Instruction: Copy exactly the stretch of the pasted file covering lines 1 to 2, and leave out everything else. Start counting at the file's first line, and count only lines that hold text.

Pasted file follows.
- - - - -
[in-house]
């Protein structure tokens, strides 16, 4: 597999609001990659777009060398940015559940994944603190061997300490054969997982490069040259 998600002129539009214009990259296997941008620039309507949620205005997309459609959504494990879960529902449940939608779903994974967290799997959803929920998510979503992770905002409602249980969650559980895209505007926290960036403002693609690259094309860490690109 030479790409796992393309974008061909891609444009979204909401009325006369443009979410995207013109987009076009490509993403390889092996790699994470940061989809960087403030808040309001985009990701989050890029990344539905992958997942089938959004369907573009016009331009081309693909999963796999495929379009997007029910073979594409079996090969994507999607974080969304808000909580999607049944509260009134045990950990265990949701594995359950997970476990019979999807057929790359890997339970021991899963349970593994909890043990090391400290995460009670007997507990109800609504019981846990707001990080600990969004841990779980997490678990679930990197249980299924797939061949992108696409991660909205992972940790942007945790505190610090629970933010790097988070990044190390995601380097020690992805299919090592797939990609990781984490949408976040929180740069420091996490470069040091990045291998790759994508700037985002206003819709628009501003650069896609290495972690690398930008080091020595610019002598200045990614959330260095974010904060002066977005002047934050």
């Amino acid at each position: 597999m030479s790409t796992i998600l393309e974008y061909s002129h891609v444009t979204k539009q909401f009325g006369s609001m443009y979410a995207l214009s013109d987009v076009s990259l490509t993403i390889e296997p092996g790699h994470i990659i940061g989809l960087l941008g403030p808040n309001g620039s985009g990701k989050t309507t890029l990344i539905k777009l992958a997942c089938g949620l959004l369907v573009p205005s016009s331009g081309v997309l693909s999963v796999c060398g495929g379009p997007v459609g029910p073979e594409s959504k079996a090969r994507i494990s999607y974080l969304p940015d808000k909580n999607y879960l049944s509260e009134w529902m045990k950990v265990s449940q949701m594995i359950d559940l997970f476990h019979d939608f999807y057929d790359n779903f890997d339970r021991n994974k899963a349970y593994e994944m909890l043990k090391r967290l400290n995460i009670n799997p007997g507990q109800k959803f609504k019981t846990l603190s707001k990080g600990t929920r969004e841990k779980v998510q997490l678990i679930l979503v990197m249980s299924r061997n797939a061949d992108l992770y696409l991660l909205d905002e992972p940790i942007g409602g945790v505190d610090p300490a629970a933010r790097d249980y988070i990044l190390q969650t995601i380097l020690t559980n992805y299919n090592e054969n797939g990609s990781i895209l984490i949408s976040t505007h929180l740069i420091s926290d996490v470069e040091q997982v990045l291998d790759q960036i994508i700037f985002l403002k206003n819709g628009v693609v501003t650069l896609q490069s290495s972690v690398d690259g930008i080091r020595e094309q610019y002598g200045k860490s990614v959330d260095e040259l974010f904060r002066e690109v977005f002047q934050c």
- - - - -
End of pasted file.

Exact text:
[in-house]
């Protein structure tokens, strides 16, 4: 597999609001990659777009060398940015559940994944603190061997300490054969997982490069040259 998600002129539009214009990259296997941008620039309507949620205005997309459609959504494990879960529902449940939608779903994974967290799997959803929920998510979503992770905002409602249980969650559980895209505007926290960036403002693609690259094309860490690109 030479790409796992393309974008061909891609444009979204909401009325006369443009979410995207013109987009076009490509993403390889092996790699994470940061989809960087403030808040309001985009990701989050890029990344539905992958997942089938959004369907573009016009331009081309693909999963796999495929379009997007029910073979594409079996090969994507999607974080969304808000909580999607049944509260009134045990950990265990949701594995359950997970476990019979999807057929790359890997339970021991899963349970593994909890043990090391400290995460009670007997507990109800609504019981846990707001990080600990969004841990779980997490678990679930990197249980299924797939061949992108696409991660909205992972940790942007945790505190610090629970933010790097988070990044190390995601380097020690992805299919090592797939990609990781984490949408976040929180740069420091996490470069040091990045291998790759994508700037985002206003819709628009501003650069896609290495972690690398930008080091020595610019002598200045990614959330260095974010904060002066977005002047934050």